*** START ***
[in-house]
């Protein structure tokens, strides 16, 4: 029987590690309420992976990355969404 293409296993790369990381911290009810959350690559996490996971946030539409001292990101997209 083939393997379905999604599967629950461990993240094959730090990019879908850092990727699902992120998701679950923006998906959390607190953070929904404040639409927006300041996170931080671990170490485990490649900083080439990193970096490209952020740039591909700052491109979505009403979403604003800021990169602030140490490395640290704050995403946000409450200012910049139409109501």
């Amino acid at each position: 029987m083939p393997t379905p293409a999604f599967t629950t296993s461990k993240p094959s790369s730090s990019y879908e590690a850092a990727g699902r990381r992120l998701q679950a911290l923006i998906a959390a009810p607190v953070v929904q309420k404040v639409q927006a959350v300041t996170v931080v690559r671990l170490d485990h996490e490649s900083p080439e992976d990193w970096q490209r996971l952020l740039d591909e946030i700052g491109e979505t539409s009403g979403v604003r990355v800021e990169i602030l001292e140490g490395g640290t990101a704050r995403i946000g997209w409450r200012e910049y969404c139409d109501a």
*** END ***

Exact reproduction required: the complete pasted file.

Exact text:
[in-house]
């Protein structure tokens, strides 16, 4: 029987590690309420992976990355969404 293409296993790369990381911290009810959350690559996490996971946030539409001292990101997209 083939393997379905999604599967629950461990993240094959730090990019879908850092990727699902992120998701679950923006998906959390607190953070929904404040639409927006300041996170931080671990170490485990490649900083080439990193970096490209952020740039591909700052491109979505009403979403604003800021990169602030140490490395640290704050995403946000409450200012910049139409109501």
């Amino acid at each position: 029987m083939p393997t379905p293409a999604f599967t629950t296993s461990k993240p094959s790369s730090s990019y879908e590690a850092a990727g699902r990381r992120l998701q679950a911290l923006i998906a959390a009810p607190v953070v929904q309420k404040v639409q927006a959350v300041t996170v931080v690559r671990l170490d485990h996490e490649s900083p080439e992976d990193w970096q490209r996971l952020l740039d591909e946030i700052g491109e979505t539409s009403g979403v604003r990355v800021e990169i602030l001292e140490g490395g640290t990101a704050r995403i946000g997209w409450r200012e910049y969404c139409d109501a």